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Becoming Samantha Colt
Ken Cressman, author
A nameless, homeless girl grows up on the streets of Baltimore. From a painfully young age she must learn to take care of herself, feed and clothe herself, and defend herself from those who would do her harm. When she’s arrested for shoplifting as a teenager she's recruited by a mysterious organization, where she meets David Larkin and everything changes. He becomes her teacher, her mentor, her partner and eventually her best friend. This is the fourth book in the exciting Larkin and Colt adventure series, this time told from her perspective, in her own words, as she learns who she is, what she can do and who she can become.
Reviews
Literary Titan

Ken Cressman, author of Becoming Samantha Colt, has succeeded in creating a character who evokes both pity and something dangerously close to reverence. A 'Jane Doe' in every sense of the word, Colt makes her way through life the only way she knows how and does so from a frighteningly young age. Surviving on her own for almost ten years, she educates herself, uses the nooks and crannies within Baltimore's streets and stores to find refuge, and is virtually oblivious to the passing of time. Colt's life is forever changed when she accepts a job offer from the mysterious Ralph Browning.
     Becoming Samantha Colt captivated my attention within the first lines of paragraph one. Ken Cressman's main character is gradually revealed as Chapter 1 unwinds. He skillfully describes a character I visualized as the polar opposite throughout his opening chapter. The sudden revelation about her age and gender are extremely powerful and spur the reader to continue. Cressman, several times throughout the book, keeps the reader in check by revealing vivid descriptions of self-named Samantha Colt. I loved the tiny adjustments I was forced to make in my visualization of the character. Colt is as strong a character as I have ever seen-strong in both the skills Cressman has given her via his writing and strong as in memorable.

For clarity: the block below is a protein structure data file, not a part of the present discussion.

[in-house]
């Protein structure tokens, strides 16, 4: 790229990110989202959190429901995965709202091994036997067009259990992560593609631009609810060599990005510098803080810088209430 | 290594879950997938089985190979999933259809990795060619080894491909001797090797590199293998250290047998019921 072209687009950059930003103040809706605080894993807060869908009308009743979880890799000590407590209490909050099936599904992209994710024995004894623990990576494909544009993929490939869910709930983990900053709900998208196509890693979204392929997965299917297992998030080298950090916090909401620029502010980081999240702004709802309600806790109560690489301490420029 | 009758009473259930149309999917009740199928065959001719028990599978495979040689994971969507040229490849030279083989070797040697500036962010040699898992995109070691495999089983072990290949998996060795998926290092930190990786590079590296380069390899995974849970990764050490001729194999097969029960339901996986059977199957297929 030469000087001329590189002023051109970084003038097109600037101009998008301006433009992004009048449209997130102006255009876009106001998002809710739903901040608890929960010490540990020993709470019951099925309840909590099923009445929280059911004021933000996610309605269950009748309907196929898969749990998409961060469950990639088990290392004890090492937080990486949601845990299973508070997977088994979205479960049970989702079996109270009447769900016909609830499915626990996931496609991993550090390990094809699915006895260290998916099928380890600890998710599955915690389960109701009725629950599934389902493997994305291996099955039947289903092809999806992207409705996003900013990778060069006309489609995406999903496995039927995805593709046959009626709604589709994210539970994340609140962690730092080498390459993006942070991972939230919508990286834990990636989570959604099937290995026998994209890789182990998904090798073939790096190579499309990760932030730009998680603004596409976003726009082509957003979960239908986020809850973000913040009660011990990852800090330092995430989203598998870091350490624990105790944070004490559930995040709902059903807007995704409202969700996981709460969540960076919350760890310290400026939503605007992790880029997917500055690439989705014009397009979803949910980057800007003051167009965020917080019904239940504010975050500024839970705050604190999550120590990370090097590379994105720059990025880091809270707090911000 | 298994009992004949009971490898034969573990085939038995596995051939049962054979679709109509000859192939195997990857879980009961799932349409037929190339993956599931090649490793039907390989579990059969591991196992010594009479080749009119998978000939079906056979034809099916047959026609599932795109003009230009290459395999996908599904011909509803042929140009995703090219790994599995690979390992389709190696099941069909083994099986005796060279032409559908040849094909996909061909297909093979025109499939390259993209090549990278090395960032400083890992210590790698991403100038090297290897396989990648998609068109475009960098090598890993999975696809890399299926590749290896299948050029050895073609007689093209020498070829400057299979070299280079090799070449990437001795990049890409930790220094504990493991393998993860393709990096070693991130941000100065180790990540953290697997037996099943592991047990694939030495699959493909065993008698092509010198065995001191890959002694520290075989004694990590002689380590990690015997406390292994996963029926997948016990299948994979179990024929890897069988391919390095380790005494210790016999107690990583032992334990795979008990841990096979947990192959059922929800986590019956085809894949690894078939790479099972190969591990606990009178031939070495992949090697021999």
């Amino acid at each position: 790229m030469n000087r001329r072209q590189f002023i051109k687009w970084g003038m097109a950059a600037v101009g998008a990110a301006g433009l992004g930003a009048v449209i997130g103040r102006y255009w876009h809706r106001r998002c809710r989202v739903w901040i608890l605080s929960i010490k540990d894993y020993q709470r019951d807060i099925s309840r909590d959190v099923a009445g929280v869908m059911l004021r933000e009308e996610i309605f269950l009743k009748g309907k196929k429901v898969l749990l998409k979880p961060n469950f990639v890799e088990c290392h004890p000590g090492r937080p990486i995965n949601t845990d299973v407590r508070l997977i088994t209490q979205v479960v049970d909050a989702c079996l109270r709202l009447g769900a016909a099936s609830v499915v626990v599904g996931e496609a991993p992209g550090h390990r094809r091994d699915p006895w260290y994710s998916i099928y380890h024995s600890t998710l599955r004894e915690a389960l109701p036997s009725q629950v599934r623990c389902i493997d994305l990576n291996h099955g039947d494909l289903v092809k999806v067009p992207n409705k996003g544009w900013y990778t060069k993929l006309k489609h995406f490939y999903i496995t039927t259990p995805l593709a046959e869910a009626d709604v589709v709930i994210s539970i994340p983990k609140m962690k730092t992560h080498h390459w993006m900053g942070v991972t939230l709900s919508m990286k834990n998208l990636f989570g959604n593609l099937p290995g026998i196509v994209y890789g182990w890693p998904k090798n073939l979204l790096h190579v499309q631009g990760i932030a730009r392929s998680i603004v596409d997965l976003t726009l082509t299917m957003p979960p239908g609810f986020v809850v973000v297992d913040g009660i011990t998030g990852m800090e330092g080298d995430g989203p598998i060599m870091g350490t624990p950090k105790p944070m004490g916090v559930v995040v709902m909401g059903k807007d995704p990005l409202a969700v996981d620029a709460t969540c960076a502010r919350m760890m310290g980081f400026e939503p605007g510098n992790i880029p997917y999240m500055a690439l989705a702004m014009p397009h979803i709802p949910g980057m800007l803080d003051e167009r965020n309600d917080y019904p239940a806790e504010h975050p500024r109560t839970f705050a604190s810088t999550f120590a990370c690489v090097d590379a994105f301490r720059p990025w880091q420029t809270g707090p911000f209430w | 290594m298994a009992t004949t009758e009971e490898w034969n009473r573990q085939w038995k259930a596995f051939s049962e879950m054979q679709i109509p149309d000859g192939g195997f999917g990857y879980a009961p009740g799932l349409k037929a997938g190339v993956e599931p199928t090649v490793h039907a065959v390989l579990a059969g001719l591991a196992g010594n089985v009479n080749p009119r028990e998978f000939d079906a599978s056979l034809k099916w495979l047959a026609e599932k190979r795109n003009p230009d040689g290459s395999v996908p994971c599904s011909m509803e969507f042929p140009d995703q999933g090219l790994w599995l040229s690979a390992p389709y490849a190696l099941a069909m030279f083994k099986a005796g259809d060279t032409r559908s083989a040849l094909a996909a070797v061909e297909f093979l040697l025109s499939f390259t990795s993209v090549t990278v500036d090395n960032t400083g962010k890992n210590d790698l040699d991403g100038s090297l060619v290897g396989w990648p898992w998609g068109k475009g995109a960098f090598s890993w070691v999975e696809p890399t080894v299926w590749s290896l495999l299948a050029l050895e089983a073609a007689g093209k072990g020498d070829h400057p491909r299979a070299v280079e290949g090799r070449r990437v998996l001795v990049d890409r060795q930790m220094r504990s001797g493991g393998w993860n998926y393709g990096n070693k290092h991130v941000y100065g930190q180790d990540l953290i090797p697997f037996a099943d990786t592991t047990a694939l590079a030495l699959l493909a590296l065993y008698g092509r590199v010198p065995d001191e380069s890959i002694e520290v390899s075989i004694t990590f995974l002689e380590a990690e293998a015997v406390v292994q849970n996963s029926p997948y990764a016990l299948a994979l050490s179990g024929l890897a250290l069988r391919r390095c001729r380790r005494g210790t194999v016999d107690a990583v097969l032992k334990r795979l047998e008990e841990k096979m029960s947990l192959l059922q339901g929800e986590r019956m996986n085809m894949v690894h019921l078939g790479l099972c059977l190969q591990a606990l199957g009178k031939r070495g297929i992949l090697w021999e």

Cressman's first-person narrative is truly compelling. I found his description of Colt's life on the streets breathtaking. Her struggle to teach herself to read is touching and true-to life. She states, "No one was going to teach me, so I had to teach myself." Environmental print plays a huge part in her self-education-learning from street signs, advertising, and packaging-she succeeds. Colt's description of the effort involved in maneuvering the intricacies of the English language is spot-on.
     Readers are allowed to see Colt experience a myriad of firsts, thus adding to the appeal of her story. From her first car ride to her first sexual experience, Cressman has included it all. My heart ached for the young girl when she realizes that she is sleeping on clean sheets and has clean clothes for the first time.
     The suspense and action Cressman has developed fascinated me from beginning to end. Becoming Samantha Colt is much more than the story of how a young girl survives despite being one of Baltimore's young 'Jane Does.' Her natural survival skills make her the ideal candidate for a job and extensive training with a mysterious group of people working undercover for various government entities. Somehow, Cressman has circumnavigated the typical avenger-type action plot and created a crystal-clear, endearing character in Samantha Colt.
     I feel that Colt's first-person account is compelling and contains all the right elements to make it appealing to a variety of readers. Cressman has succeeded in writing an action story without excessive cursing and vulgarity which I appreciate as a reader. I would like, however, to have seen more character development with Larkin and Cora. Both were strong influences in Colt's newfound family. This is a definite reread for me, and I highly recommend it to anyone looking for a fast-paced book with a memorable main character. -Literary Titan

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